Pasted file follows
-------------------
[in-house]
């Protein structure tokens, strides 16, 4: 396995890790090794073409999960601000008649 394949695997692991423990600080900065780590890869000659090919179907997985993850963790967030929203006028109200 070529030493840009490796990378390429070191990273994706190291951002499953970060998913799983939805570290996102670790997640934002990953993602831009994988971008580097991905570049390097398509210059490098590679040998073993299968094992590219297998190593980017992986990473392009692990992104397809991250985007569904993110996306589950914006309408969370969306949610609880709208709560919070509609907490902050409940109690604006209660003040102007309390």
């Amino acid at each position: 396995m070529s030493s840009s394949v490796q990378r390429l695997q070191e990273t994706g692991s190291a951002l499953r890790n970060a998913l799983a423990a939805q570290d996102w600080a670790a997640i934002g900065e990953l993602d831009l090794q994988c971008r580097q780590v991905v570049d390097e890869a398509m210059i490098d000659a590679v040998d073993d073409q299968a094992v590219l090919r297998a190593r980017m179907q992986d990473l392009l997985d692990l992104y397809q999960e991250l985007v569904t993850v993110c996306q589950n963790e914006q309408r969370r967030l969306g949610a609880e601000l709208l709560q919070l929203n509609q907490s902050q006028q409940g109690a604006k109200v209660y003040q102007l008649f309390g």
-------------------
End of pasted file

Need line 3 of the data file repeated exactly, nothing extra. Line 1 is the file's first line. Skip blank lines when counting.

């Amino acid at each position: 396995m070529s030493s840009s394949v490796q990378r390429l695997q070191e990273t994706g692991s190291a951002l499953r890790n970060a998913l799983a423990a939805q570290d996102w600080a670790a997640i934002g900065e990953l993602d831009l090794q994988c971008r580097q780590v991905v570049d390097e890869a398509m210059i490098d000659a590679v040998d073993d073409q299968a094992v590219l090919r297998a190593r980017m179907q992986d990473l392009l997985d692990l992104y397809q999960e991250l985007v569904t993850v993110c996306q589950n963790e914006q309408r969370r967030l969306g949610a609880e601000l709208l709560q919070l929203n509609q907490s902050q006028q409940g109690a604006k109200v209660y003040q102007l008649f309390g």